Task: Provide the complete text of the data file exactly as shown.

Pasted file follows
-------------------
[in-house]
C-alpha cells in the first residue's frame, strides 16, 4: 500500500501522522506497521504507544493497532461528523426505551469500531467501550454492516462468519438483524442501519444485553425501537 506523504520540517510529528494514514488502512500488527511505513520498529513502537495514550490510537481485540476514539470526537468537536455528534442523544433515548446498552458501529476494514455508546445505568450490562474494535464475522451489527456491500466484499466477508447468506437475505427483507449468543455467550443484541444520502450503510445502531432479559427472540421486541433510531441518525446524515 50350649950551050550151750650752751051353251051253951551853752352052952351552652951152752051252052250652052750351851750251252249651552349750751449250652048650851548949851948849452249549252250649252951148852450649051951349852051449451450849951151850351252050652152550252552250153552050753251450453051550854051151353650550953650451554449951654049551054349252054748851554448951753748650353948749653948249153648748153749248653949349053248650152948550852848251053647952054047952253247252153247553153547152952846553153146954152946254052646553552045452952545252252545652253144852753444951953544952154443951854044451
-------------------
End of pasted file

[in-house]
C-alpha cells in the first residue's frame, strides 16, 4: 500500500501522522506497521504507544493497532461528523426505551469500531467501550454492516462468519438483524442501519444485553425501537 506523504520540517510529528494514514488502512500488527511505513520498529513502537495514550490510537481485540476514539470526537468537536455528534442523544433515548446498552458501529476494514455508546445505568450490562474494535464475522451489527456491500466484499466477508447468506437475505427483507449468543455467550443484541444520502450503510445502531432479559427472540421486541433510531441518525446524515 50350649950551050550151750650752751051353251051253951551853752352052952351552652951152752051252052250652052750351851750251252249651552349750751449250652048650851548949851948849452249549252250649252951148852450649051951349852051449451450849951151850351252050652152550252552250153552050753251450453051550854051151353650550953650451554449951654049551054349252054748851554448951753748650353948749653948249153648748153749248653949349053248650152948550852848251053647952054047952253247252153247553153547152952846553153146954152946254052646553552045452952545252252545652253144852753444951953544952154443951854044451